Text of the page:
The Horseless Riding Lesson


Intellectually, most riders "know" their balance and position affect their horses' balance and ability to move in self-carriage. But knowing this in your head is very different from experiencing these changes kinesethetically, with your entire body.

How do you determine how profound is the effect of your postural habits on your horse? As a rider, do you have any notion how holding your breath affects your horse's balance and ability to move easily and freely? What about riding with an arched back or dropping a shoulder? How do you refine your alignment, both side to side and front to back? With the help of your instructor, for sure. But your horse is an even better teacher, if only you can develop the subtlety to listen.

Wouldn't you like to refine your ability to feel these hints your horse gives and practice a variety of responses with a "horse" who can give verbal feedback? That's what the Horseless Riding Lesson is all about -- giving riders of all ability levels the chance to experience postural and balance changes from the point of view of the horse. And to receive verbal feedback, because the "horse" in this exercise is a person.

What can you gain from participating in a horseless riding lesson?

  An understanding of the level of contact, clarity and balance you can maintain with intention and practice, and how important those are to horses.
  More subtle cues for bending turns, lateral work, collection.
  An understanding that holding a horse in a frame differs profoundly from working with a horse in balance and self-carriage
  An appreciation for the challenge our horses have to interpret and respond to the mixed signals our bodies are likely to be giving.

Experience Horseless Riding Lesson Exercises as part of a
RideAware Rider Body Awareness clinic.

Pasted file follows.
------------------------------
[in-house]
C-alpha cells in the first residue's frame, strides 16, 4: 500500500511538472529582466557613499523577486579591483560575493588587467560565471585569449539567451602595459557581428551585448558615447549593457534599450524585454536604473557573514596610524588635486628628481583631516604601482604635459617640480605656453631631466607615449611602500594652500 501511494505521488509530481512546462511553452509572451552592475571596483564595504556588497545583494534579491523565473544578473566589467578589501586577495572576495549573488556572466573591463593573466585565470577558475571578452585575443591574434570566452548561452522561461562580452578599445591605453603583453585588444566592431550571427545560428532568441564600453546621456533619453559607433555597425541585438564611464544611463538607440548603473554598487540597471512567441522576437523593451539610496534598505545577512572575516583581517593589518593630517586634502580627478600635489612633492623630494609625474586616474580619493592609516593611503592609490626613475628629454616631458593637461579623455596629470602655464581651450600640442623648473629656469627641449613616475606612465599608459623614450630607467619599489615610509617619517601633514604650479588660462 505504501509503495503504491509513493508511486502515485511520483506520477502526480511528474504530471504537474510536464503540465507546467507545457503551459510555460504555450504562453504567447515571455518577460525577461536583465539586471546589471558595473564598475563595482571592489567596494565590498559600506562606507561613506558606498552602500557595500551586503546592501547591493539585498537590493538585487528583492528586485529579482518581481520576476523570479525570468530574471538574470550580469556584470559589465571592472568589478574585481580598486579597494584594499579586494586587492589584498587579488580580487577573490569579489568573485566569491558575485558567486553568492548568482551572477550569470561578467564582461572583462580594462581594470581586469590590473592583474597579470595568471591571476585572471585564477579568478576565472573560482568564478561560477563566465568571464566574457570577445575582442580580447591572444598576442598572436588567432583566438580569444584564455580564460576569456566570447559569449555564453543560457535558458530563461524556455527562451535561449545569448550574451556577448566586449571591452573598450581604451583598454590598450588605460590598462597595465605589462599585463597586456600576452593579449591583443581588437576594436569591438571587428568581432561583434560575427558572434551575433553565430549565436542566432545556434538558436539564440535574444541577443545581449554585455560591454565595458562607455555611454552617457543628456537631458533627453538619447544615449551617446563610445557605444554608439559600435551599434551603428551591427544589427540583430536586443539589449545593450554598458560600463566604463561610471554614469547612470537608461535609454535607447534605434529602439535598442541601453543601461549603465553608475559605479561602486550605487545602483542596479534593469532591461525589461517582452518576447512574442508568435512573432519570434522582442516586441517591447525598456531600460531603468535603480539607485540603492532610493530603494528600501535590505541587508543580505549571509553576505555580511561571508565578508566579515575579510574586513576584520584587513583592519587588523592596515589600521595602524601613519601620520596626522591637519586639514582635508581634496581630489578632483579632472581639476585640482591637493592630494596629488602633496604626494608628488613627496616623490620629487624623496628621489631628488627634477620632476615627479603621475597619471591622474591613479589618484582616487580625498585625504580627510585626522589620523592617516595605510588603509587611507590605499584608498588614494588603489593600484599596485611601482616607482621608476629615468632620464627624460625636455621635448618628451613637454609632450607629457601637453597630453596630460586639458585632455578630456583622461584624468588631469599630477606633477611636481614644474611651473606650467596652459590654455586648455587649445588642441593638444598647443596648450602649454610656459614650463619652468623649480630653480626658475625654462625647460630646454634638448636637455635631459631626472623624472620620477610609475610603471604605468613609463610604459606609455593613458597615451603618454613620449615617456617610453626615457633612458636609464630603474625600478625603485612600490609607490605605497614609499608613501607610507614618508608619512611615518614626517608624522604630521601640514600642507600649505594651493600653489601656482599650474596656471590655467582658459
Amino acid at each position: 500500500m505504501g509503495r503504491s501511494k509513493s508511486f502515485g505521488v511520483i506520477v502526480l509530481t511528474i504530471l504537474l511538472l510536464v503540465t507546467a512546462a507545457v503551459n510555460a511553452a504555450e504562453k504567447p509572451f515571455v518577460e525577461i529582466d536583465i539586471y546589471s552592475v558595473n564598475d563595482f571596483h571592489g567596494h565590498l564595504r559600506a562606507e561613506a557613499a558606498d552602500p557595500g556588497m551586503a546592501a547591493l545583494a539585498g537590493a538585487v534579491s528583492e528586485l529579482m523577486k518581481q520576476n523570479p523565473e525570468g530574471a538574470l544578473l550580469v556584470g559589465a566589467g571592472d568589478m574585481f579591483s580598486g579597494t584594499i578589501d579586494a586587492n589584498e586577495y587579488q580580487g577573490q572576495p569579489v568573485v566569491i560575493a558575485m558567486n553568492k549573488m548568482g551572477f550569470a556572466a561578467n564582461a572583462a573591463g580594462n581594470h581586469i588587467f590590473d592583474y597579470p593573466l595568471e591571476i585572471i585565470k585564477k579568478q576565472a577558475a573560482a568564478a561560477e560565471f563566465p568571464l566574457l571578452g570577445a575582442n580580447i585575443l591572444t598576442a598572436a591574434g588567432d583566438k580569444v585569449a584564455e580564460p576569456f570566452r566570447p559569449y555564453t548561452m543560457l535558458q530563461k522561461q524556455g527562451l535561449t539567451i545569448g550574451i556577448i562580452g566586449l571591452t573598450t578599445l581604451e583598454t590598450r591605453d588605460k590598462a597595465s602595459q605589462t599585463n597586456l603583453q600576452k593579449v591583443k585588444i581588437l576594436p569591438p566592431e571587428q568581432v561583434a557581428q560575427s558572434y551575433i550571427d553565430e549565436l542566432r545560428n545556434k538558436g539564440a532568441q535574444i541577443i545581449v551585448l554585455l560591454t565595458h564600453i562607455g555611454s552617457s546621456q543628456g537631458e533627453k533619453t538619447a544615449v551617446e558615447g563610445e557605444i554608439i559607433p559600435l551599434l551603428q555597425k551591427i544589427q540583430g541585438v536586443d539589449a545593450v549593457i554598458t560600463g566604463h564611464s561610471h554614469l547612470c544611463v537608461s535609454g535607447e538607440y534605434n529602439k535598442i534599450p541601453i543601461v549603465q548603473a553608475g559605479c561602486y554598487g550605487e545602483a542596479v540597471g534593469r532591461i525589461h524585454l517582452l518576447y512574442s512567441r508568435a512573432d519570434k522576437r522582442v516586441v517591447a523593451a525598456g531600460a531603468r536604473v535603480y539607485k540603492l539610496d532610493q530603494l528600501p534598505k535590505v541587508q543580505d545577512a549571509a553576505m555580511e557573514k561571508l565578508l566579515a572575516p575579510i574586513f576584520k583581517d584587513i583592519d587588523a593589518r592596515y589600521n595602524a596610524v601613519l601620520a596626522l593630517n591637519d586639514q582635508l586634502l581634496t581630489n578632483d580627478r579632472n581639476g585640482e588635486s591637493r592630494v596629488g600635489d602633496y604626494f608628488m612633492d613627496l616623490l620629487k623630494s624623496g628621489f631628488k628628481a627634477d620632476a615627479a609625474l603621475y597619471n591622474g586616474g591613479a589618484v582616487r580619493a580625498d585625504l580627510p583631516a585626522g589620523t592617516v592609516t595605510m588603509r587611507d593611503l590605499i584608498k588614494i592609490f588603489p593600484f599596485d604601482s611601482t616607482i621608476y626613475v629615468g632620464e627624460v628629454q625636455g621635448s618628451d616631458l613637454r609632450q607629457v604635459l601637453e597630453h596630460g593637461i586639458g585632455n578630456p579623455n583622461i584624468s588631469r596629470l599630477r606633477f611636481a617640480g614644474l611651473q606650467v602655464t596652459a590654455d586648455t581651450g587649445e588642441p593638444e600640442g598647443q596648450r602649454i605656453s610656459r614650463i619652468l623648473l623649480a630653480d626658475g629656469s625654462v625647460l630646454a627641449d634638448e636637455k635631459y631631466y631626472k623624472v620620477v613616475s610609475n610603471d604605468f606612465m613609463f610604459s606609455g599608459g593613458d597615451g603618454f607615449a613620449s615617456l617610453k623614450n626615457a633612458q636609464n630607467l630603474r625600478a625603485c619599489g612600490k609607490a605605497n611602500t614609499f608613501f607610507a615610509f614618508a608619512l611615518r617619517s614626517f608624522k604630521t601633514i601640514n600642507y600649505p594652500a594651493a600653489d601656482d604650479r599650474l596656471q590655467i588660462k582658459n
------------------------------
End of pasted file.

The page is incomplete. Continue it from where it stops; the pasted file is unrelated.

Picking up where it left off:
See some more photos of riders partnering to increase their understanding
of their bodies' effects on their horses' movement and comfort.

"I have been riding and training horses and people for 20 years and this is the best method for developing beginning feel, fine tuning advanced feel, or fixing unhealthy habits I have ever come across. It is amazing to become aware of the subtle things the “horse” can feel and respond to even when you are not officially riding them. This work will undoubtedly save many a horse’s mouth and back, not to mention his mind. It is an amazing revelation!"

Tammy Wilbur, RPh
Dressage, Hunter/Jumper and Combined Training Trainer/Instructor
Birmingham, Alabama

  Riders can work together on the ground to explore balance and stability in the saddle
  Alan and Diana explore the connection between horse and rider by mimicking the movement of a rider's hands following the horse's head motion.
  Riders practice posture and balance on the ground with human feedback
  Now"rider" Diana takes up the reins and gains insight into how her postural changes might affect the way her horse experiences that contact.



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